"Emily, where are you?"
Eleven-year-old Jason, a student at the Ohio State School for the Blind (OSSB), had just taken his position on the center goal line of the school's gymnasium floor. He had donned blackout goggles and was resting on his hands and knees.
Emily, also 11 and attired similarly, was situated a few feet to Jason's left. She slapped her hands twice on the floor. Jason nodded and said, "OK, good."
The Pee Wee OSSB Goalball team practice soon began.
"All quiet," called out their gym teacher and coach Alison Brewer.
"And play," she said.
A group of six students launched into the game: Three players to a side faced each other from opposite ends of the gym-sized square court. The action started when one player rolls the "goalball" toward the other trio, who would have to keep the ball from getting past them - not unlike soccer, but that's where the similarities end. Soccer players don't wear blackout goggles and thrive on total silence.
Goalball is a relatively young sport, first created in 1946 in order to help rehabilitate military veterans whose vision had become impaired during World War II. The ball used has jingling bells embedded inside it, so the players can hear it as it rolls across the playing court. They block the ball by stretching out their bodies along the court.
Brewer said the sport has multiple benefits for her students.
"It's huge for orientation and mobility, keeping track of where you are and where your teammates are," she said, adding, "It's great for self-esteem and building community."
Another unique aspect of the game, Brewer said, is that "they don't have to have someone assisting them to play the game."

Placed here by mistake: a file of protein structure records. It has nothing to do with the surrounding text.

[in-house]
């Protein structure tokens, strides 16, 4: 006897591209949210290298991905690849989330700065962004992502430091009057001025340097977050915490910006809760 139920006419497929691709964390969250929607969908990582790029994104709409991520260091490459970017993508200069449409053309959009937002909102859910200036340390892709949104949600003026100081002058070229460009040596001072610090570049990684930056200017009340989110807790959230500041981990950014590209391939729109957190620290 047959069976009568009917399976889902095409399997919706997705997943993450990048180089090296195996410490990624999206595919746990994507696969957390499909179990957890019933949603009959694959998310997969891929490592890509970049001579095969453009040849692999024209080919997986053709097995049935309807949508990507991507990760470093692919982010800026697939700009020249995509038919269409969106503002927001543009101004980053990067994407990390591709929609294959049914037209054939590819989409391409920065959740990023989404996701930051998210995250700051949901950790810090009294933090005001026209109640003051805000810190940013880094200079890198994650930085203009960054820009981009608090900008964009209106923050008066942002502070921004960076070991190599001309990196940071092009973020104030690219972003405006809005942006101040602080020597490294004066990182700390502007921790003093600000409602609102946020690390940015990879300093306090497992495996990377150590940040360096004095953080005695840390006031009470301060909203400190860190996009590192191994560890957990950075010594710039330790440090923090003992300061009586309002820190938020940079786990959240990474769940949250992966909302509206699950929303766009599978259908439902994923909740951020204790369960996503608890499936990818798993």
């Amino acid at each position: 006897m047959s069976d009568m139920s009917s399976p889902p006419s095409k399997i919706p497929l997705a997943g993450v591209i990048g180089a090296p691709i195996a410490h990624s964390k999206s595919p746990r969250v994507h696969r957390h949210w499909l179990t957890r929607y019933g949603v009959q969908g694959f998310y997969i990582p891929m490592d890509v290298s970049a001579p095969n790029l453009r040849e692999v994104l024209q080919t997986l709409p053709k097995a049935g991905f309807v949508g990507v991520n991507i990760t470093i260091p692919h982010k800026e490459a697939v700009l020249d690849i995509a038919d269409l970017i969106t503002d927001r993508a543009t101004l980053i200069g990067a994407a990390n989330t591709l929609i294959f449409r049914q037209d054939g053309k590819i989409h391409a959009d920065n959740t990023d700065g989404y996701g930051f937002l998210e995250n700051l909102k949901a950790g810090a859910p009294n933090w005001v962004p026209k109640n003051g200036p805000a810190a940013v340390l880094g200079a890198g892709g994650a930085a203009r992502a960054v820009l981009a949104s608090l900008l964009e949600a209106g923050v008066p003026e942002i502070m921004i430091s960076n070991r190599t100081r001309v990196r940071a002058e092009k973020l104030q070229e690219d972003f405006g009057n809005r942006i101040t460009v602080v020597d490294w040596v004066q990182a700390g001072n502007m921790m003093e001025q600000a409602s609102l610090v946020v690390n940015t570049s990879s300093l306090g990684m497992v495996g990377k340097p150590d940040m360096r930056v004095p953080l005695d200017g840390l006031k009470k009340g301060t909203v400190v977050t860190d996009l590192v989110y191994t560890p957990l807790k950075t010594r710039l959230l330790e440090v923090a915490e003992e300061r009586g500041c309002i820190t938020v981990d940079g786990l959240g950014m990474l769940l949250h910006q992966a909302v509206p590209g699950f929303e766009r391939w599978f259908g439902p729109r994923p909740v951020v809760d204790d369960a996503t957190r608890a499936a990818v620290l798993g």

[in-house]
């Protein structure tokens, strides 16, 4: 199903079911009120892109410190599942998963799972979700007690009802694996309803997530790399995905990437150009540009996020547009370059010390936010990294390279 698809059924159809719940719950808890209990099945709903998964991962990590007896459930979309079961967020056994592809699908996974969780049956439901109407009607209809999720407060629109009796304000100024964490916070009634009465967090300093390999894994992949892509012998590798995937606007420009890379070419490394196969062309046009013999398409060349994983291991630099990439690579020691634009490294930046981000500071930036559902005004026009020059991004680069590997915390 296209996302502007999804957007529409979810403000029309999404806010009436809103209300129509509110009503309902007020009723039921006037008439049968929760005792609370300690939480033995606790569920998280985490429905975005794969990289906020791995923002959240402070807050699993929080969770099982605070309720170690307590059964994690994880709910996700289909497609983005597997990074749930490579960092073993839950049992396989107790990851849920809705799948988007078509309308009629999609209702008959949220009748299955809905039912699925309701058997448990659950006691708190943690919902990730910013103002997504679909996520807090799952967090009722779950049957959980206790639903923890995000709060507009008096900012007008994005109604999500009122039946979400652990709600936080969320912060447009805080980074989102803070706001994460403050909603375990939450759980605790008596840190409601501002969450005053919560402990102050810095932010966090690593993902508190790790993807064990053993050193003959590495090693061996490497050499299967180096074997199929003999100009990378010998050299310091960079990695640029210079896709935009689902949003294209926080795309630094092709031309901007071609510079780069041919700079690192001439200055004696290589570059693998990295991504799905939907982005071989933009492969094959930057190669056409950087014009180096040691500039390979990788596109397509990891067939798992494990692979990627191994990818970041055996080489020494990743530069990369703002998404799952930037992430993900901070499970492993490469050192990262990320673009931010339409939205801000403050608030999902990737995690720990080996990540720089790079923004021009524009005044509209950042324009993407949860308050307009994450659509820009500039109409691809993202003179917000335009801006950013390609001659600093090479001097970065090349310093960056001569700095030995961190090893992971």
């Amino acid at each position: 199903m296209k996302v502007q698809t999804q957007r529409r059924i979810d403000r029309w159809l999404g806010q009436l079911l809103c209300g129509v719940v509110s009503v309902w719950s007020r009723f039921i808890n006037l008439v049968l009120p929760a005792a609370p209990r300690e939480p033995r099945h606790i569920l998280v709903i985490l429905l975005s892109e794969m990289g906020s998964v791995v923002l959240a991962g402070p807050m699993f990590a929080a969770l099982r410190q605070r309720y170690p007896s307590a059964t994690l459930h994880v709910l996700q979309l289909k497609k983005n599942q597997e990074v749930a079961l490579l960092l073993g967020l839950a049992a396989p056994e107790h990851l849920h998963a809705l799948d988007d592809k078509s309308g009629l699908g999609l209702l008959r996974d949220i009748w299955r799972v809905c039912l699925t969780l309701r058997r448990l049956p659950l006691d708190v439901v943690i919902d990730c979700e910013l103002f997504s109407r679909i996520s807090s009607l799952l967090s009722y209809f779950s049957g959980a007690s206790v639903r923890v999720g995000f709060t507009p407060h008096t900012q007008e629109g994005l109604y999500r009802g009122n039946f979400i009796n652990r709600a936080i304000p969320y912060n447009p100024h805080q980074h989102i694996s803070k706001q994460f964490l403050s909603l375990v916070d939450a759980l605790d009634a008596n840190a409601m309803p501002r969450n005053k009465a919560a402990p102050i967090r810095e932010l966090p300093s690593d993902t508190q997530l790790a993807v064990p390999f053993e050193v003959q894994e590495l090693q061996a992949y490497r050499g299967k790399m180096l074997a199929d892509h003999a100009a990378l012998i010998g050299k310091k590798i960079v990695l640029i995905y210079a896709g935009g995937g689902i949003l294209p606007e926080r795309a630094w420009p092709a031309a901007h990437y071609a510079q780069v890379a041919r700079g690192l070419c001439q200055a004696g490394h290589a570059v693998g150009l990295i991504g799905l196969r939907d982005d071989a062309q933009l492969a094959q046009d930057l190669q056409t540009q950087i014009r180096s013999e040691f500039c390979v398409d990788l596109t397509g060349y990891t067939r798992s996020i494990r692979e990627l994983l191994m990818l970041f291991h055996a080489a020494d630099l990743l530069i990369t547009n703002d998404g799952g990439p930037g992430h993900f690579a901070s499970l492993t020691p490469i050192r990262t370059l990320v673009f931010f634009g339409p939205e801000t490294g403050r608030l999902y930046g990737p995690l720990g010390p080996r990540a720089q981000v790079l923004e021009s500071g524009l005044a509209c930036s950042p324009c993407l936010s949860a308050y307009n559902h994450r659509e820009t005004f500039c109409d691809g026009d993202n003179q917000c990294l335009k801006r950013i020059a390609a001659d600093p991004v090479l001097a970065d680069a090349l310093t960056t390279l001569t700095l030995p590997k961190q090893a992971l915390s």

Over time the game has evolved to welcome players who are not 100 percent visually impaired, hence the blackout goggles that are now worn.
At OSSB, the Pee Wee team is composed of the elementary-grade students. They spend the month of February and a few weeks into March immersing themselves in learning the sport, along with swimming, wrestling and cheerleading, so they can compete against other Midwestern schools for the blind in mid-March.
The varsity team competes in the fall and Brewer assists head coach Dan Kelley with that team.
"Our high school boys won conference this year," Brewer said. "It's a very fast, powerful game with them."
While the Pee Wee players are still learning the sport and do approach the rolling and blocking cautiously, the varsity players, said Brewer, "are rolling that ball very fast and hard at that level. It does help you with reaction time."
At the international and Paralympian level, rolling speeds of up to 60 kilometers per hour (or about 36 miles per hour) are not unknown. Goalball became a part of the Paralympics in 1976.
But it's not just a power sport, Brewer said: Players have been known to master a slow rolling technique that "negates the sound of the bells. There is a lot of nuance to how to roll it."
The relative silence of a game is another unusual aspect to the sport. While played, the only sound beside the jingling of the ball is the official issuing orders to start and stop play and asking defenders if they're ready. And the players take the quiet seriously.
"We've been to gyms where air conditioning kicks on," Brewer said, "and players get very upset."
But ultimately the game serves to help athletes get fit and to connect with each other.
"Our students absolutely love it," Brewer said. "It's the only sport for the blind, made by the blind."
For more information about goalball and playing opportunities outside of primary and secondary schools, you can visit http://usaba.org/index.php/sports/#Goalball. The Ohio Association of Blind Athletes also can be reached on Facebook at www.facebook.com/ohiogoalball.